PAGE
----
Honey can reference the land of Israel—the land God promised to His children—‘a land flowing with milk and honey.’

“So I have come down to deliver them out of the hand of the Egyptians, and to bring them up from that land to a good and large land, to a land flowing with milk and honey…”

—Exodus 3:8

Even Jacob, then known as Israel, upon sending his sons to the land of Egypt to seek out grain a second time, told them to bring the man in authority good things to satisfy him—including honey. The Sweet honey is meant to satisfy, enchant, and calm.

“And their father Israel said to them, ‘If it must be so, then do this: Take some of the best fruits of the land in your vessels and carry down a present for the man—a little balm and a little honey, spices and myrrh, pistachio nuts and almonds.’”

—Genesis 43:11

In fact, even the Lord’s words are connected to honey—being even sweeter than honey. This ties to the fact that the Torah, God’s words, and His laws, are symbols related to Rosh Hashanah and the desire for a sweet year. For God’s Word is sweet!

“How sweet are Your words to my taste, sweeter than honey to my mouth!”

—Psalm 119:103

Rosh Hashanah and the Church

As we have seen through the Word of God and artifacts, Rosh Hashanah has deep symbolism and importance to the Jewish people… but how does it relate to Gentile Believers?

When we, the Gentiles, listen and follow ALL of God’s Word—from the giving of firstfruits to observing the Sabbath—we receive many blessings. Prosperity, comfort, covenant… the gifts God promised to the children of Israel being ours as well as theirs if we follow His commands.

God never said in His Word that the Gentiles replaced the covenant with the Jews, instead He said that we are grafted in—a people brought to the fullness of God by the sacrifice and love of Jesus, and the faith we’ve received through Him.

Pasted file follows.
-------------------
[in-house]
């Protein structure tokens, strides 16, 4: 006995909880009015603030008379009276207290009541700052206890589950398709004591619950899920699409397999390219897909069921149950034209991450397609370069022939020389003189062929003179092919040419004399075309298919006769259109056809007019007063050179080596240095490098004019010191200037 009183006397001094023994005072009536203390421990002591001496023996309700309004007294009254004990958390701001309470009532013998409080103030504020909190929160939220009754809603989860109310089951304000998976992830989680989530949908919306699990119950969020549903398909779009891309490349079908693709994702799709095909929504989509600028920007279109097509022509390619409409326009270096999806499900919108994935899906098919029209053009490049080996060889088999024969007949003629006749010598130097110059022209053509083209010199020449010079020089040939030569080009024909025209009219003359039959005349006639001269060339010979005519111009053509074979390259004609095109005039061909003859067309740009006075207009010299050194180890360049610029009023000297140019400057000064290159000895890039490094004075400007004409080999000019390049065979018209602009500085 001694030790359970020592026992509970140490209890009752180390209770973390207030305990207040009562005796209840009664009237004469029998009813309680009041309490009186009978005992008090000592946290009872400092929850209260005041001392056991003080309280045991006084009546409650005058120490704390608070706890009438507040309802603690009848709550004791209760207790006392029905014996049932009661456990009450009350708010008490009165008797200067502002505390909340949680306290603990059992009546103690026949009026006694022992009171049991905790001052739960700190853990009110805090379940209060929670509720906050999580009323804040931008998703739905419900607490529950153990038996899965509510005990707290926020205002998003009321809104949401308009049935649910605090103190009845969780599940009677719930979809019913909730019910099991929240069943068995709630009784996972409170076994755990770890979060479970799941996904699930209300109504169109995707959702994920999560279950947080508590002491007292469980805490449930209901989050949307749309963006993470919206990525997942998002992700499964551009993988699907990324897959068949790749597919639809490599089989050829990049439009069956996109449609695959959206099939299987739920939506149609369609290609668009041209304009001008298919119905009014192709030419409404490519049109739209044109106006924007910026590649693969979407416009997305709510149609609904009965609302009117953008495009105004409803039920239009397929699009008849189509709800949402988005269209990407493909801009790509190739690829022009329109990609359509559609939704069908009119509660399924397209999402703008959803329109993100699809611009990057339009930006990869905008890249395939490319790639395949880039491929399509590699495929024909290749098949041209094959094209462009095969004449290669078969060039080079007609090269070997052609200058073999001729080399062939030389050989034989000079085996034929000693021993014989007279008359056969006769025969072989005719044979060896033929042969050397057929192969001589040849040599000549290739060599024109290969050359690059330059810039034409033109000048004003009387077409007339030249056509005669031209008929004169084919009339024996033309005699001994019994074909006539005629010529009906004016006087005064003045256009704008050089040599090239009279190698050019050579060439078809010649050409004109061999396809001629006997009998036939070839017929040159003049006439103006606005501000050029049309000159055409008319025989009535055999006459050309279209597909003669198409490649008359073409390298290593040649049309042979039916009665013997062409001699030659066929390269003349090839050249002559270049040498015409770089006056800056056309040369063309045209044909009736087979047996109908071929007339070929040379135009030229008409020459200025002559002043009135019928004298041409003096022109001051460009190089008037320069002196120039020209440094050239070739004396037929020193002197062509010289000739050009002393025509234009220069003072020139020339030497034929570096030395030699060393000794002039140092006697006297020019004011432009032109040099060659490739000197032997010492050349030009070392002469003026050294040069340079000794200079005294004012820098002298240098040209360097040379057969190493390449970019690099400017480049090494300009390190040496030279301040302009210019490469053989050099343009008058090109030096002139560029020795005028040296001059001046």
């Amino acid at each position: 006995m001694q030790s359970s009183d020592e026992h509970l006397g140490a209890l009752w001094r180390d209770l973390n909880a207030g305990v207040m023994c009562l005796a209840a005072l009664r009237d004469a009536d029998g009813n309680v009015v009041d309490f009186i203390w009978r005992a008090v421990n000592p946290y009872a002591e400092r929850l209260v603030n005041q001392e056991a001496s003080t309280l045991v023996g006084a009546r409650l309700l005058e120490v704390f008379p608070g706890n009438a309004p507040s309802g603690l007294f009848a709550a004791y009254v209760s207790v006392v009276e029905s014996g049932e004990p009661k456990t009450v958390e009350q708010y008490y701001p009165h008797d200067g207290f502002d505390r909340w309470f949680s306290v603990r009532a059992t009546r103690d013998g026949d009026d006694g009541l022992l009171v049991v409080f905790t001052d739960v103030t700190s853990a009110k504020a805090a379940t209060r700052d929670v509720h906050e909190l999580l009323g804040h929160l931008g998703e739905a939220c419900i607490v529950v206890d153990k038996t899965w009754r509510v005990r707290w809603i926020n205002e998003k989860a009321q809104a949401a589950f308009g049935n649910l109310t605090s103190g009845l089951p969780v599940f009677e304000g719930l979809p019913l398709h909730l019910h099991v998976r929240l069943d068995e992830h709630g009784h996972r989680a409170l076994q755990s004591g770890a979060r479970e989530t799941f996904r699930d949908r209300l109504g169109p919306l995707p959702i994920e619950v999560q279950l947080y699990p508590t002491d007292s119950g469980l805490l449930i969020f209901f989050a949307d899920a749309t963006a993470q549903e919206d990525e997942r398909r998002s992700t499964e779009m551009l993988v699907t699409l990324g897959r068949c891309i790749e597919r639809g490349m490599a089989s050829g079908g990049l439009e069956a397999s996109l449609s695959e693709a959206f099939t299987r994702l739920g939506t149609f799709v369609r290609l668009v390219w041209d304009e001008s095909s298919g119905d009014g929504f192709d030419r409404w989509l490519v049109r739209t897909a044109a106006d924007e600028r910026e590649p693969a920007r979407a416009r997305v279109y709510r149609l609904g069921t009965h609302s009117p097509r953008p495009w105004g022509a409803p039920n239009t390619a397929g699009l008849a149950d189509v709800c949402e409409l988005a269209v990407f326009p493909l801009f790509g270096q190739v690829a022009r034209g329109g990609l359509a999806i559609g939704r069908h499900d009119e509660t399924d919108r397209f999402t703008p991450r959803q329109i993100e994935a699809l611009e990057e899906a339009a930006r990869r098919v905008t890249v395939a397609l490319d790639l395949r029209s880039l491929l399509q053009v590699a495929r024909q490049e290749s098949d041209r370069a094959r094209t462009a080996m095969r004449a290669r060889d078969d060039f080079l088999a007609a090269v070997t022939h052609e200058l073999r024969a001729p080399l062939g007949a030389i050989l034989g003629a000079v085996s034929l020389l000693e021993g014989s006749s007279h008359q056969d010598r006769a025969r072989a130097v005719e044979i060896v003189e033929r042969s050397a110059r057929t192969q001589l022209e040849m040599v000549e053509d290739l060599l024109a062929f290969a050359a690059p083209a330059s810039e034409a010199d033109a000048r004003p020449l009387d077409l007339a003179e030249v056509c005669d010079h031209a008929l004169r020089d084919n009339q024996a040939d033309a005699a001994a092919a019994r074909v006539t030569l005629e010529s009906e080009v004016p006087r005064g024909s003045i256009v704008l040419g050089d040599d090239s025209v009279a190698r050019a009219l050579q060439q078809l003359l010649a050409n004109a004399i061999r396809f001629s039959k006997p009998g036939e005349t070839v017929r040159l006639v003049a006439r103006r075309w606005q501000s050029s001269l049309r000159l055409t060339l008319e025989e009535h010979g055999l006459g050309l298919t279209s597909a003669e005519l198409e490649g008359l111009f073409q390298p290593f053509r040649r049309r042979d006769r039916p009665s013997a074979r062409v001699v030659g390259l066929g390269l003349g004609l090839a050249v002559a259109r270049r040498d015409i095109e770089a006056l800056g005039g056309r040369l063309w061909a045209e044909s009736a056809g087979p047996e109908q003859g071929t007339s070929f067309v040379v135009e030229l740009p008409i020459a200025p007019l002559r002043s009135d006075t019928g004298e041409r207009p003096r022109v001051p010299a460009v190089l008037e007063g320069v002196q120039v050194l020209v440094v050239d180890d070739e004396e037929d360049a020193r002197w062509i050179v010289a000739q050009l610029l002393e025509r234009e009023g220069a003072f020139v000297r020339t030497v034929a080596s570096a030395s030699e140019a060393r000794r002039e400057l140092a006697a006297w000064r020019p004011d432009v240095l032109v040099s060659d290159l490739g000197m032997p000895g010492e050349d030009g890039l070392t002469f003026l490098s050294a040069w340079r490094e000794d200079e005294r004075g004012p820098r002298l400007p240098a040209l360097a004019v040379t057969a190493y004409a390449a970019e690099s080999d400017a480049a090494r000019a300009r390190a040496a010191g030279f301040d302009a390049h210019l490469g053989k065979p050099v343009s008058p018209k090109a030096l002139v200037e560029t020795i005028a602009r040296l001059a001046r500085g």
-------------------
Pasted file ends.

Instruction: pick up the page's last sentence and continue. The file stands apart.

“I say then, has God cast away His people? Certainly not! For I also am an Israelite, of the seed of Abraham, of the tribe of Benjamin. God has not cast away His people whom He foreknew…”

—Romans 11:1-2

“For if you were cut out of the olive tree which is wild by nature, and were grafted contrary to nature into a cultivated olive tree, how much more will these, who are natural branches, be grafted into their own olive tree?”

—Romans 11:24

God never said that the Gentiles did not have to read, listen, or obey Old Testament teachings—only that the religious additions of man were not required… and that Jesus’ life, death, and resurrection allowed us to enter into covenant with Him.

As Jesus spoke in Matthew 5:17, “Do not think that I came to destroy the Law or the Prophets. I did not come to destroy but to fulfill.”

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The Takeaway

In 325 A.D., during the councils of Elvira and Nicaea, church leaders established many rules and regulations to separate the Church from her Jewish roots of the faith. Subsequently, many tried to erase the memory of the connection between a Jewish Jesus and Christianity. These decisions were not God’s will for Israel or the Church—they simply separated us from the blessings of our heritage.

“But this is what I commanded them, saying, ‘Obey My voice, and I will be your God, and you shall be My people. And walk in all the ways that I have commanded you, that it may be well with you.’”

—Jeremiah 7:23

On this Rosh Hashanah, let the Church arise and take Her place beside Her Jewish brothers and sisters. Let us come together as One New Man in Messiah and find the blessings, prosperity, and covenants that God always desired for us. Let us allow the trumpet of this Rosh Hashanah sound in our hearts as we ask that this year be sweet!